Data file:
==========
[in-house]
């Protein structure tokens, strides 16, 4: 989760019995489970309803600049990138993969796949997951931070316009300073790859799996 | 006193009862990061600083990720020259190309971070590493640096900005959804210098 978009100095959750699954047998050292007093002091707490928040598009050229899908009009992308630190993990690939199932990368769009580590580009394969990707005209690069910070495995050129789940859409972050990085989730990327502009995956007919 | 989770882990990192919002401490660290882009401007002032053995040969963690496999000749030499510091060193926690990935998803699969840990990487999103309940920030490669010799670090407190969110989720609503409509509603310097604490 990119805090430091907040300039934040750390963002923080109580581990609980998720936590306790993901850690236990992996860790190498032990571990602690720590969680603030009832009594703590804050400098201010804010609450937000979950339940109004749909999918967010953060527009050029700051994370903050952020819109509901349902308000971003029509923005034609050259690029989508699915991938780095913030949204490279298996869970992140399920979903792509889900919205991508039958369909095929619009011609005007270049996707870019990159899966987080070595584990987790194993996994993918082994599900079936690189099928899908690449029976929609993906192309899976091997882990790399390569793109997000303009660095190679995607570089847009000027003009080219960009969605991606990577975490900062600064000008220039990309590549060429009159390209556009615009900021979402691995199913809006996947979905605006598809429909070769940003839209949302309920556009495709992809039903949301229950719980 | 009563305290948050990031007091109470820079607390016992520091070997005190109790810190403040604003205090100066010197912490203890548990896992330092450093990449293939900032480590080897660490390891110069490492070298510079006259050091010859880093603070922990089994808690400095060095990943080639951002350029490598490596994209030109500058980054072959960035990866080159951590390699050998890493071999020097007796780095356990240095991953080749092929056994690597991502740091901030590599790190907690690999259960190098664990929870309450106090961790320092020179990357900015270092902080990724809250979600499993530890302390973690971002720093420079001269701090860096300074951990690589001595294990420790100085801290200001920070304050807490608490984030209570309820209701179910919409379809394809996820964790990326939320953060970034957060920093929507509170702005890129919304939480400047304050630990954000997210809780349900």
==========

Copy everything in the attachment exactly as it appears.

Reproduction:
[in-house]
């Protein structure tokens, strides 16, 4: 989760019995489970309803600049990138993969796949997951931070316009300073790859799996 | 006193009862990061600083990720020259190309971070590493640096900005959804210098 978009100095959750699954047998050292007093002091707490928040598009050229899908009009992308630190993990690939199932990368769009580590580009394969990707005209690069910070495995050129789940859409972050990085989730990327502009995956007919 | 989770882990990192919002401490660290882009401007002032053995040969963690496999000749030499510091060193926690990935998803699969840990990487999103309940920030490669010799670090407190969110989720609503409509509603310097604490 990119805090430091907040300039934040750390963002923080109580581990609980998720936590306790993901850690236990992996860790190498032990571990602690720590969680603030009832009594703590804050400098201010804010609450937000979950339940109004749909999918967010953060527009050029700051994370903050952020819109509901349902308000971003029509923005034609050259690029989508699915991938780095913030949204490279298996869970992140399920979903792509889900919205991508039958369909095929619009011609005007270049996707870019990159899966987080070595584990987790194993996994993918082994599900079936690189099928899908690449029976929609993906192309899976091997882990790399390569793109997000303009660095190679995607570089847009000027003009080219960009969605991606990577975490900062600064000008220039990309590549060429009159390209556009615009900021979402691995199913809006996947979905605006598809429909070769940003839209949302309920556009495709992809039903949301229950719980 | 009563305290948050990031007091109470820079607390016992520091070997005190109790810190403040604003205090100066010197912490203890548990896992330092450093990449293939900032480590080897660490390891110069490492070298510079006259050091010859880093603070922990089994808690400095060095990943080639951002350029490598490596994209030109500058980054072959960035990866080159951590390699050998890493071999020097007796780095356990240095991953080749092929056994690597991502740091901030590599790190907690690999259960190098664990929870309450106090961790320092020179990357900015270092902080990724809250979600499993530890302390973690971002720093420079001269701090860096300074951990690589001595294990420790100085801290200001920070304050807490608490984030209570309820209701179910919409379809394809996820964790990326939320953060970034957060920093929507509170702005890129919304939480400047304050630990954000997210809780349900």